The number of foreign citizens living in Iceland has increased between years for the first time since 2008. At the beginning of 2013, there were 21,446 foreign citizens living in Iceland, or 6.7 percent of the population, up by around 600 individuals since 2012.
Photo: Zoë Robert/Iceland Review.
At the same time, there were 25,926 immigrants (this number includes persons with Icelandic citizenship but who were born abroad and whose parents were also born abroad) and 29,130 when their children born in Iceland are included, or 9.1 percent of the population.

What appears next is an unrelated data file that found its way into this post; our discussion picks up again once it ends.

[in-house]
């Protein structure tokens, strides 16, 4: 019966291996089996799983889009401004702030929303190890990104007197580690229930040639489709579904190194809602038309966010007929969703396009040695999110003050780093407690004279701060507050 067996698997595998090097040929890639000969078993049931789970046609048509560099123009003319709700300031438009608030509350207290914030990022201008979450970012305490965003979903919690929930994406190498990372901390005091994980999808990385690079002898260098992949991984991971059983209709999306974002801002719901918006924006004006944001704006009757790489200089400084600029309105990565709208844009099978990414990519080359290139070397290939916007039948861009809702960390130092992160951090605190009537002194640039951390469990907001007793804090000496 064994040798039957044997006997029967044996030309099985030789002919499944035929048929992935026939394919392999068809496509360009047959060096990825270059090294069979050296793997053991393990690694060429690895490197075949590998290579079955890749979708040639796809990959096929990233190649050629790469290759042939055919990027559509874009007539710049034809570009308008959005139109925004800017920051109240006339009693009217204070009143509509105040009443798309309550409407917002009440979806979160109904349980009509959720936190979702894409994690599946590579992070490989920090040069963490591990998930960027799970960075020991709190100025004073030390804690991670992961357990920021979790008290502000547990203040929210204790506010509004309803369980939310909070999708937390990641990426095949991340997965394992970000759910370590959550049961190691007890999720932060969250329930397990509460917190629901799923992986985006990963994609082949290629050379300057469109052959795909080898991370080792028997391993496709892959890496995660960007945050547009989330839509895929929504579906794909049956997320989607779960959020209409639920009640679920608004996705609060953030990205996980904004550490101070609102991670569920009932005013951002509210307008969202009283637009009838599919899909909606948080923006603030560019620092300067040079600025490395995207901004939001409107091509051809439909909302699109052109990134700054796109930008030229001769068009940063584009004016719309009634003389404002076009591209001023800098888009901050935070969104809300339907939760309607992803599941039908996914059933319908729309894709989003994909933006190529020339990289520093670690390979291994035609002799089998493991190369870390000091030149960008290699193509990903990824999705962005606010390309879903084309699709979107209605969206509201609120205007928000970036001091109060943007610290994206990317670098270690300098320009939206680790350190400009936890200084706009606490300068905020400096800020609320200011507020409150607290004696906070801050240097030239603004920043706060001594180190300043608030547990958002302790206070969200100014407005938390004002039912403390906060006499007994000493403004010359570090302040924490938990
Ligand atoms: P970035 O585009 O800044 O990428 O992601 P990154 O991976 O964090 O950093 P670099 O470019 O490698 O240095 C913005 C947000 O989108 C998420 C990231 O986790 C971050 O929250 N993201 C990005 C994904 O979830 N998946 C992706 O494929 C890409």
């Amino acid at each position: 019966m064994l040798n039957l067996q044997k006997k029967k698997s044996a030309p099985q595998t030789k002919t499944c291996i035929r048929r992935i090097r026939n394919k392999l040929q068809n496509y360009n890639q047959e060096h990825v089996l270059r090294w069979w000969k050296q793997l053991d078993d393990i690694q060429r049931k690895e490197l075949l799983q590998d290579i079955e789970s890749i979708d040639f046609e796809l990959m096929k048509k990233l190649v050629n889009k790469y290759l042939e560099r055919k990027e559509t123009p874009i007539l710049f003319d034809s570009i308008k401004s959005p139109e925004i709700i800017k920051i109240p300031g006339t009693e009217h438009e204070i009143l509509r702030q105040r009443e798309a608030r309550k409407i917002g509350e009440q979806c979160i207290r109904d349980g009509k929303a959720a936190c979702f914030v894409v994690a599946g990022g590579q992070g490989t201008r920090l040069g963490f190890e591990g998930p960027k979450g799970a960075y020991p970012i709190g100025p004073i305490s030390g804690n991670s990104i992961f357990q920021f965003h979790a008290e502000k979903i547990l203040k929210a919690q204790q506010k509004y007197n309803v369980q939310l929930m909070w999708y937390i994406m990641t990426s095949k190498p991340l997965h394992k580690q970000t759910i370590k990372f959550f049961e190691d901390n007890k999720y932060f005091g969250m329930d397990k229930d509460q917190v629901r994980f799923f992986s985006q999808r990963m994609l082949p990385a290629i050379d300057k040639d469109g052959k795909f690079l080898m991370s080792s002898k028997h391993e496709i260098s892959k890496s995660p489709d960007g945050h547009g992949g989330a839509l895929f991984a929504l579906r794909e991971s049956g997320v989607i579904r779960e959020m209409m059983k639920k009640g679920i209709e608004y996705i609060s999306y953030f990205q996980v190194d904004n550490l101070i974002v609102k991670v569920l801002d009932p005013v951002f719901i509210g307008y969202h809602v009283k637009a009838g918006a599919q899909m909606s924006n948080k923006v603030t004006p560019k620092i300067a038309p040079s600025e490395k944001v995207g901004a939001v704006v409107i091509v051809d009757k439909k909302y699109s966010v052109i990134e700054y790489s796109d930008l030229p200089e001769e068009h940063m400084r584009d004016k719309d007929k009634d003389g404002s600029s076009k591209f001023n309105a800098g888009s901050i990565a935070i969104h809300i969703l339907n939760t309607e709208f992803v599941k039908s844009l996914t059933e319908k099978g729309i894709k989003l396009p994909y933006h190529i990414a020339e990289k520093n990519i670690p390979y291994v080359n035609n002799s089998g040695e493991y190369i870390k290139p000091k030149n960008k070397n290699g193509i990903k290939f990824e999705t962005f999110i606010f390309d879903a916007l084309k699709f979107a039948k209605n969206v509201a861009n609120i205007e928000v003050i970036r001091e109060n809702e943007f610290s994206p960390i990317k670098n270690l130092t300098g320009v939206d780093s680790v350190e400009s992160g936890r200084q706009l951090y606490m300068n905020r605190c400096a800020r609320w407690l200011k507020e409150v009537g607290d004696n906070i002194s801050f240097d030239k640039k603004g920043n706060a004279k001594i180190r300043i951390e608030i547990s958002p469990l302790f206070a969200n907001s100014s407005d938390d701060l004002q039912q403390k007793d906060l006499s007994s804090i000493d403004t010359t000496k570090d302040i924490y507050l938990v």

According to a report from Fjölmenningarsetur, the Multicultural and Information Centre, there is an equal number of male and female immigrants. In 2008, there were 5,000 more male immigrants than female, ruv.is reports.
Eight percent of children four years and under in Iceland are second generation immigrants. People of Polish origin are the largest immigrant group, making up three percent of the country’s population.
The highest proportion of immigrants can be found in the West Fjords and in Suðurnes, Southwest Iceland, followed by Reykjavík.
Click here for the full report (in Icelandic).